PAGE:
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‘Sugar & Spike: Metahuman Investigations’ (review)

Written by Keith Giffen
Art by Bilquis Evely, Ivan Plascencia
Published by DC Comics

 

“Who do you call when yesterday’s questionable decision threatens to become today’s humiliating headline?”

Writer Keith Giffen answers that question with the offbeat humor and charm that has become his trademark at DC Comics through titles like Justice League International and Legion of Super-Heroes and notable character creations Ambush Bug and Lobo.

His answer is Sugar and Spike.

Sugar & Spike: Metahuman Investigations collects stories originally published in Legends of Tomorrow #1-6.

The titular characters are private investigators working for DC’s most famous heroes to clean up embarrassing messes.

As Superman awkwardly confesses when asked why he would want to hide kryptonite on an island he had carved in his own image: “I was young.”

Feeling young is the point of these stories.

Giffen and artist Bilquis Evely, collaborating with colorist Ivan Plascencia and letterers Tom Napolitano and Sal Cipriano, breathe fresh life into characters and ideas from DC’s Silver Age. The creative team manages to capture the spirit of their source material to recreate something like the experience of reading comics made in a time with a lighter touch than today.

Sugar & Spike originally appeared in their own title as precocious toddlers who could speak to each other in a language unintelligible to adults. The series ran continuously from 1956 to 1971, then was revived periodically until the early 1990s. Considered a classic of children’s comics for its lighthearted humor and charm, it has since mostly faded from memory along with so many of the classic “funny book” genres like romance and mystery which were pushed out of the market decisively by super-heroes in the 1980s and the more serious tone that followed as the core audience aged upwards in the 1990s and beyond.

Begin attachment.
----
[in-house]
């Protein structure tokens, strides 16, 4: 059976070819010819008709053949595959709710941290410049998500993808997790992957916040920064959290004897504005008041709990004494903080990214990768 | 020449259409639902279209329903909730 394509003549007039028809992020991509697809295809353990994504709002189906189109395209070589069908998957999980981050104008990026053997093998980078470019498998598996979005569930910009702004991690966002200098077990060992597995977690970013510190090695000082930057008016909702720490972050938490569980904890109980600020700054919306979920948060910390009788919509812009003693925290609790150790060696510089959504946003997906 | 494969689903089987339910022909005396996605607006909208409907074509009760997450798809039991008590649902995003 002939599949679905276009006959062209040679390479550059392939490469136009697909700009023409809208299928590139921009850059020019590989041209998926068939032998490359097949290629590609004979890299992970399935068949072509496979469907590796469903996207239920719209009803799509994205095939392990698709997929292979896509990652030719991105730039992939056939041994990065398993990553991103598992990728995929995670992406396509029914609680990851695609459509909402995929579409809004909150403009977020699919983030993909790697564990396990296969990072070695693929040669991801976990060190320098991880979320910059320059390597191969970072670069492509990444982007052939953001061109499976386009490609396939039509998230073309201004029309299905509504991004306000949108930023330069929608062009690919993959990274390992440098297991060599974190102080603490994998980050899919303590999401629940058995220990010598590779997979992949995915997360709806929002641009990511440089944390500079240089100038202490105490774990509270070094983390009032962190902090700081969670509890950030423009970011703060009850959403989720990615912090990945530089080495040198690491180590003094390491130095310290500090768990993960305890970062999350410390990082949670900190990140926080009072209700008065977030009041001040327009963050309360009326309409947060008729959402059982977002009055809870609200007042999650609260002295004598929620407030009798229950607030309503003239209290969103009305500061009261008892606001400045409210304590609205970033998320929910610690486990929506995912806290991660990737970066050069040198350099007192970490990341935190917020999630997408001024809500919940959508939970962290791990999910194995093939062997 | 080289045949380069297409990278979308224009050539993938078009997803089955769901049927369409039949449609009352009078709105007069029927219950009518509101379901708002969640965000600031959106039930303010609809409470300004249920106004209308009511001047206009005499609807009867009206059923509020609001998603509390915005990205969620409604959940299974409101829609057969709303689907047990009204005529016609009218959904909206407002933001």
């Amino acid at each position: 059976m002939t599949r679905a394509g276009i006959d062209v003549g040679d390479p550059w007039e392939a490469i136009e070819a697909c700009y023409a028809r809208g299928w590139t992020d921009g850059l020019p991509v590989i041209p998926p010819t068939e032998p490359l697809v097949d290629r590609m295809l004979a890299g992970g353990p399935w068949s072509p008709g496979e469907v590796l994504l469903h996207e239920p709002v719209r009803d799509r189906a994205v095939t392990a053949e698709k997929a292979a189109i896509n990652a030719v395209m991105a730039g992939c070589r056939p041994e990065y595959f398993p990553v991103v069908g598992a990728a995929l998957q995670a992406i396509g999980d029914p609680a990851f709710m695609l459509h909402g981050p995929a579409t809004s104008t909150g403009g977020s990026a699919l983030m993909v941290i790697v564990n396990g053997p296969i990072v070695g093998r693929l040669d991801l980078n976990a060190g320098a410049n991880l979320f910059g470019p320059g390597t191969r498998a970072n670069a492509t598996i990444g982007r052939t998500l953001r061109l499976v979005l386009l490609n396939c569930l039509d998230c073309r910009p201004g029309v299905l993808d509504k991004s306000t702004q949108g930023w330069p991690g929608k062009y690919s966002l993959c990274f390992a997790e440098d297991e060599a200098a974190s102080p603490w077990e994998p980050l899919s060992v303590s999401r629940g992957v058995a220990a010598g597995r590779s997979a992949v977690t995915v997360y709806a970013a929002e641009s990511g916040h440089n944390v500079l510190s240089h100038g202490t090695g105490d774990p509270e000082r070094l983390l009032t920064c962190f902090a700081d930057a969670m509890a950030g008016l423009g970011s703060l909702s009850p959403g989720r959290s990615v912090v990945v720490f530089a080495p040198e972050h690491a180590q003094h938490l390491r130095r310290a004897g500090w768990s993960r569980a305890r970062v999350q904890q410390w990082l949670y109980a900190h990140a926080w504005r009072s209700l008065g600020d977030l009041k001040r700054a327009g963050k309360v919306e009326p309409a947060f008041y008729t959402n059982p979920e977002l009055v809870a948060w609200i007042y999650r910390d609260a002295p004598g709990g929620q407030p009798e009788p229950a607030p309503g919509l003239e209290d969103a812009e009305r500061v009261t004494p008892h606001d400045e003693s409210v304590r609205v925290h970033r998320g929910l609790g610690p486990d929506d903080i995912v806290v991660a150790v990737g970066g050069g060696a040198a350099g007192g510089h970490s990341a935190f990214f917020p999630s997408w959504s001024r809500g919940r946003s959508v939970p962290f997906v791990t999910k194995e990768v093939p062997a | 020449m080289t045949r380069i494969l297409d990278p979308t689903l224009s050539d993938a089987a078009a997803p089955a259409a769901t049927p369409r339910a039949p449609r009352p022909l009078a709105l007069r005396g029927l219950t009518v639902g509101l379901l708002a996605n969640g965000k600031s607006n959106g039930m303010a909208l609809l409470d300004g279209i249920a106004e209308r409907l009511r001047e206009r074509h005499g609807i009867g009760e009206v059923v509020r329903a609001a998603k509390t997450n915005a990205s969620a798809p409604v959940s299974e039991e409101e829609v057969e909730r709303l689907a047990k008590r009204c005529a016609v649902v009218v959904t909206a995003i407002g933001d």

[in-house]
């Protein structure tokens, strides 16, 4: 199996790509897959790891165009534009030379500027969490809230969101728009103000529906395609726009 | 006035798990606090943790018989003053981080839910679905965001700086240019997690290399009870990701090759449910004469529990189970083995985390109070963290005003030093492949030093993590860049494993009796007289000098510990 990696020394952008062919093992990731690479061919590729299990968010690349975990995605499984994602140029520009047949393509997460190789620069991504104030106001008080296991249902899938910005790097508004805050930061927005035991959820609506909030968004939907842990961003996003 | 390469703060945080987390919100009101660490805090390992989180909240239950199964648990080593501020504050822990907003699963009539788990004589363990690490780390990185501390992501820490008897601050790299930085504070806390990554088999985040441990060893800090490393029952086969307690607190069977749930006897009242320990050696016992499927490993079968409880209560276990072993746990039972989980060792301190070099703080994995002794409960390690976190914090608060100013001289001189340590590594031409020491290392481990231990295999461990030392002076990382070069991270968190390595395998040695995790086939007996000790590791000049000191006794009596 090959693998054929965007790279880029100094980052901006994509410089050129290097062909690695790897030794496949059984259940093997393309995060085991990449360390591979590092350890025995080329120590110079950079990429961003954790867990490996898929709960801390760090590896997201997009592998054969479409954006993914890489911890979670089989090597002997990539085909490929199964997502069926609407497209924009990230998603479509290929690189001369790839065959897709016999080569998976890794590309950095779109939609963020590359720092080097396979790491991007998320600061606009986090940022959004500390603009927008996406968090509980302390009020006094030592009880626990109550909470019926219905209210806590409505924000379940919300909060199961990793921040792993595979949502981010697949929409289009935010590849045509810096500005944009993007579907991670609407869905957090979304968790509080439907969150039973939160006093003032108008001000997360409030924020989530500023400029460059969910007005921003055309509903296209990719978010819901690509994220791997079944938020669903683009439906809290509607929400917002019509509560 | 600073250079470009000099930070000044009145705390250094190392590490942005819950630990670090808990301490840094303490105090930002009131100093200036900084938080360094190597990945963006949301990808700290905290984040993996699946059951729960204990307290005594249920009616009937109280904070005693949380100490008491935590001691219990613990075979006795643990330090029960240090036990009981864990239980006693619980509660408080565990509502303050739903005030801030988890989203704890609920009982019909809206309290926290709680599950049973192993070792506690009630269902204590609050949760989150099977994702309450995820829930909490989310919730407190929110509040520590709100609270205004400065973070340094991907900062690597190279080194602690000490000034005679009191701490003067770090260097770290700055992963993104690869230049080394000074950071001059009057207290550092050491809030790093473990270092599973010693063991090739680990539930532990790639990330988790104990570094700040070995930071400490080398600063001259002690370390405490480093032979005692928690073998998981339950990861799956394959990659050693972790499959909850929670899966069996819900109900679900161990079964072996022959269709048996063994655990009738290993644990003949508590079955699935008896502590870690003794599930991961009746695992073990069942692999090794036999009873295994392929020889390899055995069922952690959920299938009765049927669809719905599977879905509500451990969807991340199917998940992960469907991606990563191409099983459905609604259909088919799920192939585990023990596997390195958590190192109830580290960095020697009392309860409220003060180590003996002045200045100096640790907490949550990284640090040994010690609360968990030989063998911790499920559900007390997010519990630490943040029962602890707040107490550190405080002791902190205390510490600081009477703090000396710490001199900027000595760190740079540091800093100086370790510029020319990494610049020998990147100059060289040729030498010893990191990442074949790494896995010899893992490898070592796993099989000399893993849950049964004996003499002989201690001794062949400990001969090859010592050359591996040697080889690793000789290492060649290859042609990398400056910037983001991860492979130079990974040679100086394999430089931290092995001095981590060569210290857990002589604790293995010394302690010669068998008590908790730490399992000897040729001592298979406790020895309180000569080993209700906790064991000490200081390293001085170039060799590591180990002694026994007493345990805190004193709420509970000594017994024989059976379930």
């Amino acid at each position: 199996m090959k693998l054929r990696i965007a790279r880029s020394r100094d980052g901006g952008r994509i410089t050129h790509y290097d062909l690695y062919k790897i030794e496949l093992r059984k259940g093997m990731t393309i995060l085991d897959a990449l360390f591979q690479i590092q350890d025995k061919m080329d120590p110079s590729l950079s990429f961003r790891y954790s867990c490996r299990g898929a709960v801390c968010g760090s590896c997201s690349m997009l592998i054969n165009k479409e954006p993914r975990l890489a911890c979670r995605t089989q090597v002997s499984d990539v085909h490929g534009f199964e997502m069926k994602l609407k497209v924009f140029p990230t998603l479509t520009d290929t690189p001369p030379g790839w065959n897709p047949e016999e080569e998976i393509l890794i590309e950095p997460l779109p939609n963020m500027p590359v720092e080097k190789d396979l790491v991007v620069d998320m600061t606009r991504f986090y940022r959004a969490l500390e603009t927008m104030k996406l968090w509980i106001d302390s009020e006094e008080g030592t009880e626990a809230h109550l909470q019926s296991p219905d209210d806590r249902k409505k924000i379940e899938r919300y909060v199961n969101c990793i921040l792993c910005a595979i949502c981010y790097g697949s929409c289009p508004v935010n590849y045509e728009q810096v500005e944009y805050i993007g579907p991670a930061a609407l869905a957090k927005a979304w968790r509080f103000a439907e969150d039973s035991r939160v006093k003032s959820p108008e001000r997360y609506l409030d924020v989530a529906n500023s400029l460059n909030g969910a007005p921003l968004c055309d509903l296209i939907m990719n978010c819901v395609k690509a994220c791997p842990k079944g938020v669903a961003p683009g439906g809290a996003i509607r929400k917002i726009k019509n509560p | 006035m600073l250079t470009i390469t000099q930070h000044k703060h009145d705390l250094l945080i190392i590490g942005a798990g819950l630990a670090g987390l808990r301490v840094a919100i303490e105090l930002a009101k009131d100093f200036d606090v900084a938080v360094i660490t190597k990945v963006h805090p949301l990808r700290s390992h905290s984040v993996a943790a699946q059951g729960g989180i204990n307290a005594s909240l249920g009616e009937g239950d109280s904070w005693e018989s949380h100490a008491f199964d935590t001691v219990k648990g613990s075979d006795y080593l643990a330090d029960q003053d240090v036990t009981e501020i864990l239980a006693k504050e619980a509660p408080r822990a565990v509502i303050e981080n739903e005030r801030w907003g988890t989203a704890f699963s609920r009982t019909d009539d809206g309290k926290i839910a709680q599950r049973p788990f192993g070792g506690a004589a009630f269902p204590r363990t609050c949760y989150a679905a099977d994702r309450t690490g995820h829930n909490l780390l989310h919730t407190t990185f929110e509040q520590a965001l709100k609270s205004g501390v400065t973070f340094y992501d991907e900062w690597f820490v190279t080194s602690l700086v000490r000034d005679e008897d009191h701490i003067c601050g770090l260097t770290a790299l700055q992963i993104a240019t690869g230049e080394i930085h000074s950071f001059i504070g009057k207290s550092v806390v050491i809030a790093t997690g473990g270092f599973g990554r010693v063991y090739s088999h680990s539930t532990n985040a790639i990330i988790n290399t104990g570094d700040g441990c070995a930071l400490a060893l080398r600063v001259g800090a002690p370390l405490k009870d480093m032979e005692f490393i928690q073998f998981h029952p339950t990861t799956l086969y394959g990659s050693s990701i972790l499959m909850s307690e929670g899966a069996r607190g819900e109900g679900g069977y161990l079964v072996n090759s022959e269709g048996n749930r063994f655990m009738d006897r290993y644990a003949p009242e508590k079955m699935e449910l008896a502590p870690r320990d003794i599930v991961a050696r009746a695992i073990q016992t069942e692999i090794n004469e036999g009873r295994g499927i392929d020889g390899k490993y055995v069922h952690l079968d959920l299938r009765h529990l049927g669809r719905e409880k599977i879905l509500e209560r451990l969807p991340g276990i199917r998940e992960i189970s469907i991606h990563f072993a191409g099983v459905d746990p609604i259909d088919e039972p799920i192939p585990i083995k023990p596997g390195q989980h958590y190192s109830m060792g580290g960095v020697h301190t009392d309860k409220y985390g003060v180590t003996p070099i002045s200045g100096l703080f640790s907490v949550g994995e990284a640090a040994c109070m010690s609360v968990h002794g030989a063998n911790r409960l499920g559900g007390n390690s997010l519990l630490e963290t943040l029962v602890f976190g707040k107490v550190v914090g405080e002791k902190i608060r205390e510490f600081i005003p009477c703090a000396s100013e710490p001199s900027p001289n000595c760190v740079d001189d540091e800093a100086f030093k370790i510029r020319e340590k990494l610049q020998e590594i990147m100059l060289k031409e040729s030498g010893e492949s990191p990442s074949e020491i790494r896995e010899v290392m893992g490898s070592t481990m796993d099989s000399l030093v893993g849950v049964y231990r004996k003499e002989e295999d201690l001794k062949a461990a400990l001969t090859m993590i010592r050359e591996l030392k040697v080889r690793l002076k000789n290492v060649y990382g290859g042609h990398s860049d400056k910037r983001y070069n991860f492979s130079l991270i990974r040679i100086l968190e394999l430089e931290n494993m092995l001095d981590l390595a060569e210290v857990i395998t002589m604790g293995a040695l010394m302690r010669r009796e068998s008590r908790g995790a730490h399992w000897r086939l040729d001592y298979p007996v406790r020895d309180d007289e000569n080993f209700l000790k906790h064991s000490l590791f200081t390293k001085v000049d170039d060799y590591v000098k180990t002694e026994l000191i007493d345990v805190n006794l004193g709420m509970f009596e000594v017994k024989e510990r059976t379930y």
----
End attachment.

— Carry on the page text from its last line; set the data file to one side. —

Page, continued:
The childhood friends are all grown up in GIffen’s tale, but he pays respect to their past by imbuing their relationship with the familiarity and tension woven by a close, lifelong friendship.

In each story, the pair take on a client from DC’s classic Silver Age lineup: Batman, Superman, Wonder Woman, the Flash, Green Lantern, and the Legion of Super-Heroes. Each case, meanwhile, springboards off of a classic Silver Age story from each of the characters. This sort of nostalgia mining can be dangerous. Done poorly, the practice comes off as fan service or continuity porn. With Sugar & Spike, the creative team instead draw inspiration from the charm and mild absurdity of the Silver Age to inject their tales with a humor and an offbeat sensibility missing from many contemporary comics.

The artistic team channels the pace and tone of the Silver Age in each of these six self-contained stories. Bilquis Evely’s crisp panel art and straightforward layouts propel the action forward briskly and clearly. Ivan Plascencia injects life into each page with a bright palette which teases the tone of Sugar & Spike’s four-color inspirations while breathing fresh air into these contemporary stories.

Sugar & Spike: Metahuman Investigations is an enjoyable reminder that oddball ideas and lighthearted diversion still have a place on the proverbial spinner rack.

 

 

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